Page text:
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30 June 2016
Electric fields in dust storms have been discovered lifting 10 times more dust into the air than winds alone, according to new experiments conducted in the Sahara Desert. The discovery has big implications for global climate studies, as well as for understanding dust storms on Mars.
28 June 2016
Weather along the eastern coasts of South Africa, Asia, Australasia and South America will get significantly warmer and stormier on average over the next 100 years, a new study finds. The culprit? Climate changes that are causing ocean currents next to these coastal regions, called western boundary currents, to become stronger and extend further toward the poles, according to the new study.
22 December 2015
In March of this year, the sun hurled a giant magnetic solar storm into Mars. The solar wind, full of charged particles, slammed into the red planet’s atmosphere, bouncing or “sputtering” the oxygen into deep space.
Researchers now think the same process could have evaporated Mar’s water several billion years ago, according to a new study presented at the 2015 American Geophysical Union Fall Meeting and recently published in AGU’s publication Geophysical Research Letters.
5 March 2015
The summer fog that shrouds coastal southern California – what locals call the June Gloom – is being driven up into the sky by urban sprawl, according to scientists who have studied 67 years of cloud heights and urban growth in the region. Less fog may, at first, seem like a good thing. But less fog is bad news for native plants in the coastal hills and mountains, which depend on the cool fog as their only source of water during the rainless summer months. So less fog means warmer, drier, less healthy hillsides and potentially more fires.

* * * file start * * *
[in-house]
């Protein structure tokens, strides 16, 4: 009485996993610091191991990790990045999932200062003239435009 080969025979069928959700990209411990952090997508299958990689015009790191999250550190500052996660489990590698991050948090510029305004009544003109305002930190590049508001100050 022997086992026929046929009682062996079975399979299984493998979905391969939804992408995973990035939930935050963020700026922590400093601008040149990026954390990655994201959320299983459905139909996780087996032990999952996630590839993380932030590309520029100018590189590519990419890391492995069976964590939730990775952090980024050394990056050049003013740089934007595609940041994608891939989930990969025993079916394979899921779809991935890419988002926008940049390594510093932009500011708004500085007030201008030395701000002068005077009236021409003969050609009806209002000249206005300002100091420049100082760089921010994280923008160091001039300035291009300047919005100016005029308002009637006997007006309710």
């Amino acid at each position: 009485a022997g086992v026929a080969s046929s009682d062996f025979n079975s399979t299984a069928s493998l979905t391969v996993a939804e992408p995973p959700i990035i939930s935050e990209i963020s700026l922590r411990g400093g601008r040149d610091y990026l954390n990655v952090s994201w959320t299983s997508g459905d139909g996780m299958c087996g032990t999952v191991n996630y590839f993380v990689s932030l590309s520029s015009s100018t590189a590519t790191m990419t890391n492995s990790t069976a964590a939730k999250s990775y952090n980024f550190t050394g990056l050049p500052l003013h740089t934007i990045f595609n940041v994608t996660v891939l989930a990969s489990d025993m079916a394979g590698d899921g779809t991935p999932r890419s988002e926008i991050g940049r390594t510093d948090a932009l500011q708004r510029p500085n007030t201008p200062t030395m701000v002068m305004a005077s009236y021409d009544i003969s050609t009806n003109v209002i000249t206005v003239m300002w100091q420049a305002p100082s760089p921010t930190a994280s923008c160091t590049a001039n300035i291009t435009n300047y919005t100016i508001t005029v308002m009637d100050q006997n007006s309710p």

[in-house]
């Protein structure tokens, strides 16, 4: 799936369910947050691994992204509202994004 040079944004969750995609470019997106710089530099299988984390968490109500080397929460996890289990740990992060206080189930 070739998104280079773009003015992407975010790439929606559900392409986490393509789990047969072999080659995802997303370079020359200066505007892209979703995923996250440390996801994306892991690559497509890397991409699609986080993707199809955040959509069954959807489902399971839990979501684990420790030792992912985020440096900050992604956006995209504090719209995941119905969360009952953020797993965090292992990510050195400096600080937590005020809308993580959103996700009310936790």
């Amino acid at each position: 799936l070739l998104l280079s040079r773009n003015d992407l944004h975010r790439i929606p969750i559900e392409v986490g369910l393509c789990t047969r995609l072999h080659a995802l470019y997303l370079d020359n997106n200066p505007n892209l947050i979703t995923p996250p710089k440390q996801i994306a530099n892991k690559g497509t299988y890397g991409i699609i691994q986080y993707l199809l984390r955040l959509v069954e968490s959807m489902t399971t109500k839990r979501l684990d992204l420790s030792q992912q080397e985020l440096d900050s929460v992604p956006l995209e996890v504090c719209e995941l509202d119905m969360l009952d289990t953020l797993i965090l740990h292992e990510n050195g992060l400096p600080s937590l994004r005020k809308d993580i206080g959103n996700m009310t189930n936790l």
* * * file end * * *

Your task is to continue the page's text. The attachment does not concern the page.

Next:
3 April 2014
Research published this month in Geophysical Research Letters, a journal of the American Geophysical Union, calculates the environmental impact of phasing down hydrofluorocarbons, or HFCs, under the Montreal Protocol. The landmark 1987 agreement phased out the use of ozone-depleting refrigerants, like chlorofluorocarbons (CFCs), leading to increased used of replacements that include HFCs.
11 February 2014
The polar vortex made large parts of the country miserable this year with freezing cold air. But, in the Arctic, air temperatures were above average, sea ice grew slower than average, and the yearly ice cover continues thinning into sheets that break up in the summer. This shift is altering the chemistry of the air over the Arctic, and may affect the climate in ways that scientists don’t yet understand.
12 December 2013
NASA’s Land Vegetation and Ice Sensor has yet to leave the atmosphere, but that’s the long-term plan for this high-flying mapping technology. In the nearer future, LVIS will produce high-resolution, three-dimensional maps of Earth’s unexplored polar regions, allowing scientists to follow changes in ice cover more accurately than ever before. Since 1998, LVIS has mapped rainforest canopies in Costa Rica, surveyed Gulf Coast ocean topography, and even tracked ivory-billed woodpeckers …
10 December 2013
Months before the devastating earthquake that struck Haiti in 2010, warning signs could be detected hundreds of miles above the Earth’s surface, according to new data presented Monday at the American Geophysical Union’s Fall Meeting. There were strange disturbances in a layer of the atmosphere called the ionosphere up to one month before the magnitude 7.0 earthquake struck about 10 miles southwest of Port-au-Prince, according to Pierre-Richard Cornely, an atmospheric …
19 July 2013
Heavy rainfall brought severe flooding last month to swaths of Germany, Austria, the Czech Republic and other Central European nations, raising water levels in one city to the highest they’ve reached since the 1500s. New research finds that most of the continent’s extreme rainfalls since at least 1979 have spilled from fast flows of warm, moisture-laden air known as atmospheric rivers.
6 November 2012
Air turbulence is a familiar annoyance to travelers and a hassle to airlines. Scientists have long suspected — and predicted in computer models — that mountain-generated atmospheric waves play a key role in such bumpy rides. But the waves have been hard to detect outside of polar regions. New research shows that not only do the turbulence-generating waves exist in those mountainous areas, but scientists can detect them with satellites — if they look hard enough.